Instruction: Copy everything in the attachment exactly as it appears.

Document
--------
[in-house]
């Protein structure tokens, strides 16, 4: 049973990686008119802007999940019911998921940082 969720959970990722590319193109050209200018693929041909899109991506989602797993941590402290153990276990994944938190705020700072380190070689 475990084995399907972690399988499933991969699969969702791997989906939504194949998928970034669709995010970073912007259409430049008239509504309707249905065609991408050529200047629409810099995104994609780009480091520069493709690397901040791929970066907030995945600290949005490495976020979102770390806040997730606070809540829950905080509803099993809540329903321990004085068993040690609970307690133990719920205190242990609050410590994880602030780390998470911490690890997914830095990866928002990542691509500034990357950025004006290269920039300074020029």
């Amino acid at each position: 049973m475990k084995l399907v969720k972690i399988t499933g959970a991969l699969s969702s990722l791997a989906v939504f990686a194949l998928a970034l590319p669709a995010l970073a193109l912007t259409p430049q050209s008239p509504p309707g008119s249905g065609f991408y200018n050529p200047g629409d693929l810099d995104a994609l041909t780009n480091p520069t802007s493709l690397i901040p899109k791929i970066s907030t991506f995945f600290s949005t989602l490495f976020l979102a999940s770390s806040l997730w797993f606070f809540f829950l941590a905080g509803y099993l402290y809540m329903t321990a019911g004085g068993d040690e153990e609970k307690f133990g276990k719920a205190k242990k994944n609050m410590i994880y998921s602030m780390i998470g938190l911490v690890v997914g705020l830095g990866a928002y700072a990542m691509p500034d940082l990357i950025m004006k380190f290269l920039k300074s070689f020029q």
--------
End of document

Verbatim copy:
[in-house]
């Protein structure tokens, strides 16, 4: 049973990686008119802007999940019911998921940082 969720959970990722590319193109050209200018693929041909899109991506989602797993941590402290153990276990994944938190705020700072380190070689 475990084995399907972690399988499933991969699969969702791997989906939504194949998928970034669709995010970073912007259409430049008239509504309707249905065609991408050529200047629409810099995104994609780009480091520069493709690397901040791929970066907030995945600290949005490495976020979102770390806040997730606070809540829950905080509803099993809540329903321990004085068993040690609970307690133990719920205190242990609050410590994880602030780390998470911490690890997914830095990866928002990542691509500034990357950025004006290269920039300074020029």
């Amino acid at each position: 049973m475990k084995l399907v969720k972690i399988t499933g959970a991969l699969s969702s990722l791997a989906v939504f990686a194949l998928a970034l590319p669709a995010l970073a193109l912007t259409p430049q050209s008239p509504p309707g008119s249905g065609f991408y200018n050529p200047g629409d693929l810099d995104a994609l041909t780009n480091p520069t802007s493709l690397i901040p899109k791929i970066s907030t991506f995945f600290s949005t989602l490495f976020l979102a999940s770390s806040l997730w797993f606070f809540f829950l941590a905080g509803y099993l402290y809540m329903t321990a019911g004085g068993d040690e153990e609970k307690f133990g276990k719920a205190k242990k994944n609050m410590i994880y998921s602030m780390i998470g938190l911490v690890v997914g705020l830095g990866a928002y700072a990542m691509p500034d940082l990357i950025m004006k380190f290269l920039k300074s070689f020029q």